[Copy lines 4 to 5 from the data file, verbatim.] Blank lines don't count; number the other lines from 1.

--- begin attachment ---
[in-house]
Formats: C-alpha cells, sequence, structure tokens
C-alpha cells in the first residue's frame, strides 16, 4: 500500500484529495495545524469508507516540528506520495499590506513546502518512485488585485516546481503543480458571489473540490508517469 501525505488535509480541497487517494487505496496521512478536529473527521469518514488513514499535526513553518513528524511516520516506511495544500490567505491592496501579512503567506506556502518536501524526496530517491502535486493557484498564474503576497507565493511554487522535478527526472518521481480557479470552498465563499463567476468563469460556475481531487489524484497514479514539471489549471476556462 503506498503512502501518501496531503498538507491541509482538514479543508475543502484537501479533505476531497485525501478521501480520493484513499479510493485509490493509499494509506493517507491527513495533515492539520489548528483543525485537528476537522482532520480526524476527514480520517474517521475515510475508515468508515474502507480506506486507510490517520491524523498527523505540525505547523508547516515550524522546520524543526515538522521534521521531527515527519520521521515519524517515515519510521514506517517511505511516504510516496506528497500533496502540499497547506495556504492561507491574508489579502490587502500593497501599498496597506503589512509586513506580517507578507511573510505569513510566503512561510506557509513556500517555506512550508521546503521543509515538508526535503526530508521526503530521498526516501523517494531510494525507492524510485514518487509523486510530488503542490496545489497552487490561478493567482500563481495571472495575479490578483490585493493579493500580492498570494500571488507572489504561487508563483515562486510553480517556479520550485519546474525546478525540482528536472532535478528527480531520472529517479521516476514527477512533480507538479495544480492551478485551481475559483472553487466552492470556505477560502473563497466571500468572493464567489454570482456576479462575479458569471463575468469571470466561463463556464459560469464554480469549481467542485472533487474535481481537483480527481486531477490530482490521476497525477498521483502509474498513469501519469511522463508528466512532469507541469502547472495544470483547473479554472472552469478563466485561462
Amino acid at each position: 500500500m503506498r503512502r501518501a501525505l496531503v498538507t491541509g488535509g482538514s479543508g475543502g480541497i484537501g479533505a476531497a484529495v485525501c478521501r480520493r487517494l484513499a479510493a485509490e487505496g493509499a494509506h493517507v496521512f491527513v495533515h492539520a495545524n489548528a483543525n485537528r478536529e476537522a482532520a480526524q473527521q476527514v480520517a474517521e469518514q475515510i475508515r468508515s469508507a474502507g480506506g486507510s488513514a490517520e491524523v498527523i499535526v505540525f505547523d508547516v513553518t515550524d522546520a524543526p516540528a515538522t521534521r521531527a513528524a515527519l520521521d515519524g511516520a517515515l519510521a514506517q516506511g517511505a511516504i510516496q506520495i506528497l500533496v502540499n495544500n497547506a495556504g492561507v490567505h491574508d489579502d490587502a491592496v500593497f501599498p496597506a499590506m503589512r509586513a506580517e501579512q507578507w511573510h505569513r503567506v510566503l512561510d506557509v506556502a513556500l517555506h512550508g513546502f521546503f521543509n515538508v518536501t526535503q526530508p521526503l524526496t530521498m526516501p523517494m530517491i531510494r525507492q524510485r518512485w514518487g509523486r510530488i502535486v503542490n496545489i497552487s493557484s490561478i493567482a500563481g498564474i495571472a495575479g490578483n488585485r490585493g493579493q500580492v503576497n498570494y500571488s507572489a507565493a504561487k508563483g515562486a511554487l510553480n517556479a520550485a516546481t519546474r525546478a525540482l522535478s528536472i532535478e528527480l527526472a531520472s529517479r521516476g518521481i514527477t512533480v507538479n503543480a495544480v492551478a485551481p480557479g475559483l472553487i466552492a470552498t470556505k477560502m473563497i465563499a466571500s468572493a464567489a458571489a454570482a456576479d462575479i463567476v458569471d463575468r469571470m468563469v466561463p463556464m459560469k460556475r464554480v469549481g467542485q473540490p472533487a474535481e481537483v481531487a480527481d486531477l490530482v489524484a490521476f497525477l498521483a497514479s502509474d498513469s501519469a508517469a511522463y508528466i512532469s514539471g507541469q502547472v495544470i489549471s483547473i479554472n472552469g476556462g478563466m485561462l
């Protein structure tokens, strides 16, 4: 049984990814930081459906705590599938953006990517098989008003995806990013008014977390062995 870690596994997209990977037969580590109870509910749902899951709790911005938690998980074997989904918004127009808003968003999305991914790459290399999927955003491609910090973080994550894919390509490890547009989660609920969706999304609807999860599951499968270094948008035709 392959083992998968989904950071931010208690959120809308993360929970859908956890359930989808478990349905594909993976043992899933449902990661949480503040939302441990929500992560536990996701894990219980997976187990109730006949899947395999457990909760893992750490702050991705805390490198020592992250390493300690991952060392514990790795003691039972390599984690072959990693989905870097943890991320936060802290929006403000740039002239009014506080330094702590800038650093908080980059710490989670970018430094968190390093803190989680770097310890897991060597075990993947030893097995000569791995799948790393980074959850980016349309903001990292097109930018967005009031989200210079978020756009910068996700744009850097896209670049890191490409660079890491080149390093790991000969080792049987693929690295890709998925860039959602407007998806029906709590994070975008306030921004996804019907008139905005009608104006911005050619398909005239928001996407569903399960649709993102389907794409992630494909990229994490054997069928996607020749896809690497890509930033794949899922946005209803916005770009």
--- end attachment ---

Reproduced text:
Amino acid at each position: 500500500m503506498r503512502r501518501a501525505l496531503v498538507t491541509g488535509g482538514s479543508g475543502g480541497i484537501g479533505a476531497a484529495v485525501c478521501r480520493r487517494l484513499a479510493a485509490e487505496g493509499a494509506h493517507v496521512f491527513v495533515h492539520a495545524n489548528a483543525n485537528r478536529e476537522a482532520a480526524q473527521q476527514v480520517a474517521e469518514q475515510i475508515r468508515s469508507a474502507g480506506g486507510s488513514a490517520e491524523v498527523i499535526v505540525f505547523d508547516v513553518t515550524d522546520a524543526p516540528a515538522t521534521r521531527a513528524a515527519l520521521d515519524g511516520a517515515l519510521a514506517q516506511g517511505a511516504i510516496q506520495i506528497l500533496v502540499n495544500n497547506a495556504g492561507v490567505h491574508d489579502d490587502a491592496v500593497f501599498p496597506a499590506m503589512r509586513a506580517e501579512q507578507w511573510h505569513r503567506v510566503l512561510d506557509v506556502a513556500l517555506h512550508g513546502f521546503f521543509n515538508v518536501t526535503q526530508p521526503l524526496t530521498m526516501p523517494m530517491i531510494r525507492q524510485r518512485w514518487g509523486r510530488i502535486v503542490n496545489i497552487s493557484s490561478i493567482a500563481g498564474i495571472a495575479g490578483n488585485r490585493g493579493q500580492v503576497n498570494y500571488s507572489a507565493a504561487k508563483g515562486a511554487l510553480n517556479a520550485a516546481t519546474r525546478a525540482l522535478s528536472i532535478e528527480l527526472a531520472s529517479r521516476g518521481i514527477t512533480v507538479n503543480a495544480v492551478a485551481p480557479g475559483l472553487i466552492a470552498t470556505k477560502m473563497i465563499a466571500s468572493a464567489a458571489a454570482a456576479d462575479i463567476v458569471d463575468r469571470m468563469v466561463p463556464m459560469k460556475r464554480v469549481g467542485q473540490p472533487a474535481e481537483v481531487a480527481d486531477l490530482v489524484a490521476f497525477l498521483a497514479s502509474d498513469s501519469a508517469a511522463y508528466i512532469s514539471g507541469q502547472v495544470i489549471s483547473i479554472n472552469g476556462g478563466m485561462l
């Protein structure tokens, strides 16, 4: 049984990814930081459906705590599938953006990517098989008003995806990013008014977390062995 870690596994997209990977037969580590109870509910749902899951709790911005938690998980074997989904918004127009808003968003999305991914790459290399999927955003491609910090973080994550894919390509490890547009989660609920969706999304609807999860599951499968270094948008035709 392959083992998968989904950071931010208690959120809308993360929970859908956890359930989808478990349905594909993976043992899933449902990661949480503040939302441990929500992560536990996701894990219980997976187990109730006949899947395999457990909760893992750490702050991705805390490198020592992250390493300690991952060392514990790795003691039972390599984690072959990693989905870097943890991320936060802290929006403000740039002239009014506080330094702590800038650093908080980059710490989670970018430094968190390093803190989680770097310890897991060597075990993947030893097995000569791995799948790393980074959850980016349309903001990292097109930018967005009031989200210079978020756009910068996700744009850097896209670049890191490409660079890491080149390093790991000969080792049987693929690295890709998925860039959602407007998806029906709590994070975008306030921004996804019907008139905005009608104006911005050619398909005239928001996407569903399960649709993102389907794409992630494909990229994490054997069928996607020749896809690497890509930033794949899922946005209803916005770009």